My name is Alison. I’m 21 years old, and I’m just about to finish my undergrad degree. I know it seems silly to introduce myself with my name and photo right there in the byline, but I think it’s important that you know a little about me.
I’m a pretty average young adult. I have a good GPA. I have a job that I love, and that I worked hard for. I have a lot of things going for me. I also have a mental illness.
I had my first panic attack when I was 15. I didn’t know what was happening. It was incredibly frightening. My body rebelled, taking the stress I felt and turning it into very real, painful and — at its worst — debilitating physical symptoms. While I struggled through coming to terms with this new invisible obstacle, I missed a lot of school, not something that was easy to explain to my 10th grade peers. I was embarrassed. When I told my friends about what was going on, they would say things like “don’t worry, things will calm down after exams” or “yeah, I get stressed out a lot, too.”
Sometimes I’m perfectly fine. I’ve gone years without my anxiety causing any disruption in my life. But then it comes roaring back, reminding me that at any time my brain can overload and cause my body to effectively shut itself down, to go into survival mode.
Being able to share what’s going on inside my head is the most valuable thing in my relationships.
This year, my anxiety came back with a vengeance, in a completely different way than it had in my teens. The experience was so different that, again, I didn’t recognize what was happening. Being in university and dealing with a mental illness is no easy thing. Odds are that there are plenty of people you personally know who could attest to that difficulty, even if they’ve never breathed a word about it to you.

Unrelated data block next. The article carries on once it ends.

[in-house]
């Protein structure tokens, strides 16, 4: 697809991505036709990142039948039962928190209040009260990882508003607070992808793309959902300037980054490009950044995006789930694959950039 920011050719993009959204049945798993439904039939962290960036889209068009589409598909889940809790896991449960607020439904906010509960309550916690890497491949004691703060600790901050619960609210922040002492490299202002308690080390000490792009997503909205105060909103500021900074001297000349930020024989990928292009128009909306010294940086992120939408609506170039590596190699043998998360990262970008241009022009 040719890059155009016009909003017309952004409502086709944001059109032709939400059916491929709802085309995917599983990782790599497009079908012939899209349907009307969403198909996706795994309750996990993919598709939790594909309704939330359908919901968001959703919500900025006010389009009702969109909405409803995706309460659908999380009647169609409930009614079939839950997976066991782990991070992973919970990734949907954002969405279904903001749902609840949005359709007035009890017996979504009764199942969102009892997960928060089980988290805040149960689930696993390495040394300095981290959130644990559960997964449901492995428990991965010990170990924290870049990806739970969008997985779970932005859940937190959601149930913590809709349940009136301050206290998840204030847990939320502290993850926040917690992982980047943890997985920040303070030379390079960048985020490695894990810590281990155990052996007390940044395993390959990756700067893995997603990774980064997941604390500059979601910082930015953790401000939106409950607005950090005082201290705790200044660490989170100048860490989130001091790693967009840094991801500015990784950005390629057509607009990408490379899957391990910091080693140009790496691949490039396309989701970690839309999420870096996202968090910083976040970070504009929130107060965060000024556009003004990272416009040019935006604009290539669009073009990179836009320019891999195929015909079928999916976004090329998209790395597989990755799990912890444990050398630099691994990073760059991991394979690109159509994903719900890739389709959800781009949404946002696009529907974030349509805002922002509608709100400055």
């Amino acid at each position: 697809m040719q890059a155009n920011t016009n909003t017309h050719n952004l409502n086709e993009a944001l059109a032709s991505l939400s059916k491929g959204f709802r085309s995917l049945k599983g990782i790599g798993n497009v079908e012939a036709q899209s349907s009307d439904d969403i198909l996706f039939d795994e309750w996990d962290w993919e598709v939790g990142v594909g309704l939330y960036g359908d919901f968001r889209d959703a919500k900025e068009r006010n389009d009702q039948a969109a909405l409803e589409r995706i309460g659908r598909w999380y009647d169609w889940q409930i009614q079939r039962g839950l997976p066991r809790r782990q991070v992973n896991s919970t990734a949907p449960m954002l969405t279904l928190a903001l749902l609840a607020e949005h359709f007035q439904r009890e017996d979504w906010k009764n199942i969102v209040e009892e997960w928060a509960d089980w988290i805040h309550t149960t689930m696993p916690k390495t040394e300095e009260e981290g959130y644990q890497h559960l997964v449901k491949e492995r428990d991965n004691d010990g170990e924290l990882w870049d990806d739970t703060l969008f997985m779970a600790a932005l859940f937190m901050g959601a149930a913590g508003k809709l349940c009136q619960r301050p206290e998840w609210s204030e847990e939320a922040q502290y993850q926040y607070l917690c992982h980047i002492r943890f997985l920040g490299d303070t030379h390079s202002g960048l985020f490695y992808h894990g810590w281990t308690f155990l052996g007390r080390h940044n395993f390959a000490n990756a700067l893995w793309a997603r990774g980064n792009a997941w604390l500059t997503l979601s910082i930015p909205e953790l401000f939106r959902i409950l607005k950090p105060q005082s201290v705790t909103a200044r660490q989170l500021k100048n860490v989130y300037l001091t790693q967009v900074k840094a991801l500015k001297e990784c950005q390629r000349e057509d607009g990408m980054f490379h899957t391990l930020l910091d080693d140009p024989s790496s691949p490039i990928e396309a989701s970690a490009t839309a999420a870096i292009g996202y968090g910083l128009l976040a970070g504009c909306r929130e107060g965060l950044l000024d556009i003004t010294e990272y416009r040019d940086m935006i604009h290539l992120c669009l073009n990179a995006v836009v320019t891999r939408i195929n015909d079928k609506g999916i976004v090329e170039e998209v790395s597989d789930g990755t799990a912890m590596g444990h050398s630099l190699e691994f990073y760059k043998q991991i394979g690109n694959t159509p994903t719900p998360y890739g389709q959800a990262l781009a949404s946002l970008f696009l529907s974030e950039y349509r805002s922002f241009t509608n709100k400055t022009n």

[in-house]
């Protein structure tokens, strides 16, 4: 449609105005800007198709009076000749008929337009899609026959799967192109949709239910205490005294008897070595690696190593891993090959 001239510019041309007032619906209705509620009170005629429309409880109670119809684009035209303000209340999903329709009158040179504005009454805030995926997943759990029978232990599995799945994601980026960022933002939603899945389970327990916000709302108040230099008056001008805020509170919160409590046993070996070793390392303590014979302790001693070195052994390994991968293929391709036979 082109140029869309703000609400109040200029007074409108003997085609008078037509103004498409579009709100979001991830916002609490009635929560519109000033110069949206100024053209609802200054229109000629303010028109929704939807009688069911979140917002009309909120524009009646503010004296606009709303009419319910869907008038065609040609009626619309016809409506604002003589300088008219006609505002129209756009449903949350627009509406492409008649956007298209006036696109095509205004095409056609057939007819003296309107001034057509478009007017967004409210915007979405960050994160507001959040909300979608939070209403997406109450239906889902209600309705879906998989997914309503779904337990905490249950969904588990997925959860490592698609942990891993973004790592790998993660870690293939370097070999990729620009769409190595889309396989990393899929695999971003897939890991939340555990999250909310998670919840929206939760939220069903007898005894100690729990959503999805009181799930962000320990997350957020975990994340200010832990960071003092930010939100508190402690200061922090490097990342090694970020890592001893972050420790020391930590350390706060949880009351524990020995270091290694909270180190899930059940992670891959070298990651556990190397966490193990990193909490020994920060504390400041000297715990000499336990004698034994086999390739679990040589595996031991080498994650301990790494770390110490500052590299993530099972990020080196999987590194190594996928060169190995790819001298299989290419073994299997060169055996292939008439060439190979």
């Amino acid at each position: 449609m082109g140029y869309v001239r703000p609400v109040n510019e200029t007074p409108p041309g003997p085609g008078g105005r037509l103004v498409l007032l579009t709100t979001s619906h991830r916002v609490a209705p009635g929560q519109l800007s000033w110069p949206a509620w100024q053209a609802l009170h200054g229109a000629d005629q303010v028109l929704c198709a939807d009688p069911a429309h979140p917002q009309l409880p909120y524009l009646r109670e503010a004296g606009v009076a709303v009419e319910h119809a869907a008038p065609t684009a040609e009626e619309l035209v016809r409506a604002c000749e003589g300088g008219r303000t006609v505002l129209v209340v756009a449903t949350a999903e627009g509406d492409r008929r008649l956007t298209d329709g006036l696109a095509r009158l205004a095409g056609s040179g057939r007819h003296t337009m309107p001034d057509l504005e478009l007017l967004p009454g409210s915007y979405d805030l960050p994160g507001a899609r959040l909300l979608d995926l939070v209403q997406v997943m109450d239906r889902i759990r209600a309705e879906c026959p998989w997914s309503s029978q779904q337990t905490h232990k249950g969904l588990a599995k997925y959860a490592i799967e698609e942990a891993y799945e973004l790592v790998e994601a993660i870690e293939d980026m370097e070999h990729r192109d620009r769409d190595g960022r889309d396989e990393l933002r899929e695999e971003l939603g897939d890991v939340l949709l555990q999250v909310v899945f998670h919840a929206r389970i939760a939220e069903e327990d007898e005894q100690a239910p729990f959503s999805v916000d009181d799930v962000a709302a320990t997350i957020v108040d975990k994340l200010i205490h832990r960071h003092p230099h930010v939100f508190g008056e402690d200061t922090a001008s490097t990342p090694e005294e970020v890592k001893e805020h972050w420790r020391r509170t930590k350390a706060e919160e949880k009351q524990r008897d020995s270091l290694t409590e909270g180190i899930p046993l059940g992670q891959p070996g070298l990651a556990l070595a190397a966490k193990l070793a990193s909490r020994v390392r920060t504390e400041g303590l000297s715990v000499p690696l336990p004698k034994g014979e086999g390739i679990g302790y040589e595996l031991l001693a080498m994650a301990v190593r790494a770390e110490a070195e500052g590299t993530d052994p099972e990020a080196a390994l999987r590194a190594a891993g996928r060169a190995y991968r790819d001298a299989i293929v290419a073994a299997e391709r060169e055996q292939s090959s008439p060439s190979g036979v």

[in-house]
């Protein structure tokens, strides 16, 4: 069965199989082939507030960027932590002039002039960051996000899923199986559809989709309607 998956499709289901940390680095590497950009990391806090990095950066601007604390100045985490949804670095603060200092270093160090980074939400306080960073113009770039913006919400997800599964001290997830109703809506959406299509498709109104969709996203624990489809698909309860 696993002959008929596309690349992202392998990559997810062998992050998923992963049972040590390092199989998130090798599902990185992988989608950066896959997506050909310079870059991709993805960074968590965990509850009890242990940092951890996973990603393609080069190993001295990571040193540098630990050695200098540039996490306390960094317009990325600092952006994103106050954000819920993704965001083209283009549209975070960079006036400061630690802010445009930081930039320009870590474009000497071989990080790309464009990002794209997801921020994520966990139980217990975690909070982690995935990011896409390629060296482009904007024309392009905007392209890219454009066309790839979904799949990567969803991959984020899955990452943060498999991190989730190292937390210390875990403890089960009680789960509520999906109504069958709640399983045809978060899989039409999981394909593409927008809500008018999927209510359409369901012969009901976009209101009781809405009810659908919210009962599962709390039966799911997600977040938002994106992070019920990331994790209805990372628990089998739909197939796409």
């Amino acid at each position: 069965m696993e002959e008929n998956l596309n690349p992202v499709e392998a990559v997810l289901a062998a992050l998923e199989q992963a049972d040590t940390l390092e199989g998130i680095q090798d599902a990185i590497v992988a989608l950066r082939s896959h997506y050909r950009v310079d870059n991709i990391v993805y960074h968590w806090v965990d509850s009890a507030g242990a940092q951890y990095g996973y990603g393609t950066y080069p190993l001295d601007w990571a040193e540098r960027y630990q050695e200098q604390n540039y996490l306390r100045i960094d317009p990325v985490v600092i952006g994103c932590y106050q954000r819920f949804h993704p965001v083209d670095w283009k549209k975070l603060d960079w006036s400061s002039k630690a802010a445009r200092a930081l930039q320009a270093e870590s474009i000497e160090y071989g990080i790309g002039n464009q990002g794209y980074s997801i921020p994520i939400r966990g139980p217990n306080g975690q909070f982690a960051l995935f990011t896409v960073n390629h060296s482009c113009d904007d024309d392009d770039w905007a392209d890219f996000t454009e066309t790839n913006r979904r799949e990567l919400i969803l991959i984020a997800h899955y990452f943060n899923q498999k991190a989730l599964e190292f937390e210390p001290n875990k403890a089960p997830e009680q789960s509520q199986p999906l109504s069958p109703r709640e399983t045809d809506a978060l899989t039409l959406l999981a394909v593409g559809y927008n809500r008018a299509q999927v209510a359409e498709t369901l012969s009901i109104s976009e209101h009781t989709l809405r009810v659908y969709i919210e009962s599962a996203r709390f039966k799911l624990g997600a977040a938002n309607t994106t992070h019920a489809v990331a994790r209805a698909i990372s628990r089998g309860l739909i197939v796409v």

I can’t speak for every student dealing with a mental illness, and to do so would be presumptuous. For me, it’s been a very isolating experience. While my friends carried on doing things that university students do — going out, drinking, socializing . . . all things that I love to do, too — I started to stay home, feeling safer somewhere familiar, afraid of how my body may react in an uncontrolled situation.
It’s also nearly impossible to properly explain. Mental illnesses such as depression and anxiety have become less and less stigmatized over the past decade, but they are still incredibly difficult to understand for those who haven’t experienced them. For my friends and family who are unfamiliar with anxiety, it can be tough to understand why I’m not able to go to flag football this week when I’ve seemed fine and happy all day.
Understanding may come, but it’s okay if it doesn’t. Being able to share what’s going on inside my head — which I often don’t understand myself — has become the most valuable thing in my relationships. Listening. Caring.
You can’t always know what’s going on with the friend who’s been skipping your shared tutorial lately. But you can listen if they find the courage to reach out.